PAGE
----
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Planta

, 231:397 | Cite as

Inoculation of tomato plants (Solanum lycopersicum) with growth-promoting Bacillus subtilis retards whitefly Bemisia tabaci development

  • José Humberto Valenzuela-Soto
  • María Gloria Estrada-Hernández
  • Enrique Ibarra-Laclette
  • John Paul Délano-Frier
Original Article

Abstract

Root inoculation of tomato (Solanum lycopersicum) plants with a Bacillus subtilis strain BEB-DN (BsDN) isolated from the rhizosphere of cultivated potato plants was able to promote growth and to generate an induced systemic resistance (ISR) response against virus-free Bemisia tabaci. Growth promotion was evident 3 weeks after inoculation. No changes in oviposition density, preference and nymphal number in the early stages of B. tabaci development were observed between BsDN-treated plants and control plants inoculated with a non-growth promoting Bs strain (PY-79), growth medium or water. However, a long-term ISR response was manifested by a significantly reduced number of B. tabaci  pupae developing into adults in BsDN-treated plants. The observed resistance response appeared to be a combination of jasmonic acid (JA) dependent and JA-independent responses, since the BsDN-related retardation effect on B. tabaci development was still effective in the highly susceptible spr2 tomato mutants with an impaired capacity for JA biosynthesis. A screening of 244 genes, 169 of which were previously obtained from subtractive-suppressive-hybridization libraries generated from B. tabaci-infested plants suggested that the BsDN JA-dependent ISR depended on an anti-nutritive effect produced by the simultaneous expression of genes coding principally for proteases and proteinase inhibitors, whereas the JA-independent ISR observed in the spr2 background curiously involved the up-regulation of several photosynthetic genes, key components of the phenyl-propanoid and terpenoid biosynthetic pathways and of the Hsp90 chaperonin, which probably mediated pest resistance response(s), in addition to the down-regulation of pathogenesis and hypersensitive response genes.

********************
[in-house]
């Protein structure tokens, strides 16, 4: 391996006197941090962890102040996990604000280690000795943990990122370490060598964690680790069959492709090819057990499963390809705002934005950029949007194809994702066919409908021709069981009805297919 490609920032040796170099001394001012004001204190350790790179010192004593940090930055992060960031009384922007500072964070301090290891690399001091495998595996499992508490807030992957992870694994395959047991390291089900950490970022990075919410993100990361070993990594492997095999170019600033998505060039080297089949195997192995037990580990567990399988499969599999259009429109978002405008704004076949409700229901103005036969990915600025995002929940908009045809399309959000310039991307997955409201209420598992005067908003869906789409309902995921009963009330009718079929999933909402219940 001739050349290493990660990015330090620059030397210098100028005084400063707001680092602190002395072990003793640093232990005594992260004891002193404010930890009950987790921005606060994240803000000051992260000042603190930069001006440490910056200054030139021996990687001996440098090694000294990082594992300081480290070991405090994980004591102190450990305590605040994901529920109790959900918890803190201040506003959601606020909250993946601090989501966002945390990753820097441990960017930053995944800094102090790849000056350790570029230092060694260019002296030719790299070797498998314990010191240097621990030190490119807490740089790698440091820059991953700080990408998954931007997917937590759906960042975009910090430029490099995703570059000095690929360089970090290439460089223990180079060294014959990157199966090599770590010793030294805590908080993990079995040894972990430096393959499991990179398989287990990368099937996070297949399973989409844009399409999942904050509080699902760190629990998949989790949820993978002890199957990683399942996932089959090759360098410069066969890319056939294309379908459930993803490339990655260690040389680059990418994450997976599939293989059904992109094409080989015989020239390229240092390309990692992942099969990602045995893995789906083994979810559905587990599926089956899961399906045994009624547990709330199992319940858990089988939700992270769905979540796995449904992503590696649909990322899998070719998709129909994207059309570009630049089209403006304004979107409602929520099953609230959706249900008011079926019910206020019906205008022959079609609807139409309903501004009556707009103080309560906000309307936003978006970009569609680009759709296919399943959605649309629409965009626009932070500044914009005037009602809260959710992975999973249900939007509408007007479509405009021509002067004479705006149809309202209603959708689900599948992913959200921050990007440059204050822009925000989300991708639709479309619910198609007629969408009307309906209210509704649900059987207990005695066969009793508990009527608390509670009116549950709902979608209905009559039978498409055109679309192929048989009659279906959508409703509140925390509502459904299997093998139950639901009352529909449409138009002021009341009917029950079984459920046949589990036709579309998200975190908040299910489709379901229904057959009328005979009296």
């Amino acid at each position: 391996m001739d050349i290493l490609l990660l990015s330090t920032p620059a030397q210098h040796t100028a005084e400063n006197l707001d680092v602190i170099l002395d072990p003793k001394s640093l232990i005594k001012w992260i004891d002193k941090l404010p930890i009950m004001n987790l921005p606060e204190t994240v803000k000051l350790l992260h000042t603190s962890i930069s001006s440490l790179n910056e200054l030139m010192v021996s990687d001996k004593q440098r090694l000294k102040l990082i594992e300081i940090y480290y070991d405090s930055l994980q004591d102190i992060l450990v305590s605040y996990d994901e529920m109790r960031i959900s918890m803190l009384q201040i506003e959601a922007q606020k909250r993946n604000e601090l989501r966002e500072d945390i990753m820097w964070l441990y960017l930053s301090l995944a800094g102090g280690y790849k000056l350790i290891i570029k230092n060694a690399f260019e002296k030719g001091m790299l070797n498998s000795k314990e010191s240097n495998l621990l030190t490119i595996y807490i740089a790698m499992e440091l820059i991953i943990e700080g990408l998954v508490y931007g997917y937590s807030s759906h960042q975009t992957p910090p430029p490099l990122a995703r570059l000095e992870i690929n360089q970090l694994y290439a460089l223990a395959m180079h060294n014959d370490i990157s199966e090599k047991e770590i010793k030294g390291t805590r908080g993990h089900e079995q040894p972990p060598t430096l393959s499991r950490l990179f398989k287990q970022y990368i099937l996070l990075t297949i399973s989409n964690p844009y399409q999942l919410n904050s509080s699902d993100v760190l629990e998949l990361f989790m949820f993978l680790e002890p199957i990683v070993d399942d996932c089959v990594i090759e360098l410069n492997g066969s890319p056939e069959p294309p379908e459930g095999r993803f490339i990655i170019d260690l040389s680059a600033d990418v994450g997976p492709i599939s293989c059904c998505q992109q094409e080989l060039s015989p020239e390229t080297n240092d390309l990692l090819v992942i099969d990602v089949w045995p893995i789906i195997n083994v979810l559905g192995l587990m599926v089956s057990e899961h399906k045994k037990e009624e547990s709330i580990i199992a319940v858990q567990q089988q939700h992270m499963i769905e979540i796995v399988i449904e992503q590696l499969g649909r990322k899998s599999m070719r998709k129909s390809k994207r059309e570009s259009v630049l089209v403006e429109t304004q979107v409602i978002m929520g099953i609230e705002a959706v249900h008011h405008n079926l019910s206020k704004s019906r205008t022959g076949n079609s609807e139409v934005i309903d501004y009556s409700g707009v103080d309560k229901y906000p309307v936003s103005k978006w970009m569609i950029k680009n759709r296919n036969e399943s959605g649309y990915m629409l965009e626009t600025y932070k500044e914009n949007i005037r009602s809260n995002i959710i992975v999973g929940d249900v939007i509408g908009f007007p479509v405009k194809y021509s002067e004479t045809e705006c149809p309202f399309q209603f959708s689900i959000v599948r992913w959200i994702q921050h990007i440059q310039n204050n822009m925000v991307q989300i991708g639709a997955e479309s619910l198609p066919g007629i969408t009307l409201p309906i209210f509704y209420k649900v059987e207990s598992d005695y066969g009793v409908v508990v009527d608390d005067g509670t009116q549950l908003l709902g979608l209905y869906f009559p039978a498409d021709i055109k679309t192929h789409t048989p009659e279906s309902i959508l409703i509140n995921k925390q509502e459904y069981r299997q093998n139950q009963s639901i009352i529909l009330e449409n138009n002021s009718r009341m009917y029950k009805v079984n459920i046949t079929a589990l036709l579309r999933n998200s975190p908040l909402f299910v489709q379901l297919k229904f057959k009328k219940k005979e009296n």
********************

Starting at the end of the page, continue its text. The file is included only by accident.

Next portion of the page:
Keywords

Bacillus subtilis Bemisia tabaci Growth promoting rhizobacteria Induced systemic response Jasmonic acid Phenyl propanoids Salicylic acid 

Abbreviations

Cfu

Colony forming units

JA

Jasmonic acid

MeSA

Methyl salicylate

SA

Salicylic acid

SAR

Systemic acquired resistance

ISR

Induced systemic response

spr2

Suppressor of prosystemin-mediated responses2

Notes

Acknowledgments

This work was supported by two postgraduate scholarships (165105, to MGEH and 182416, to JHVS) granted by The National Council for Science and Technology (CONACyT, México). We are grateful to Dr. Víctor Olalde Portugal for the provision of the BsDN PGPR.

Supplementary material

425_2009_1061_MOESM1_ESM.doc (265 kb)
Supplementary material 1 (DOC 265 kb)

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Copyright information

© Springer-Verlag 2009

Authors and Affiliations

  • José Humberto Valenzuela-Soto
    • 1
  • María Gloria Estrada-Hernández
    • 1
  • Enrique Ibarra-Laclette
    • 1
  • John Paul Délano-Frier
    • 1
  1. 1.Unidad de Biotecnología e Ingeniería Genética de Plantas, Cinvestav - IrapuatoIrapuatoMexico

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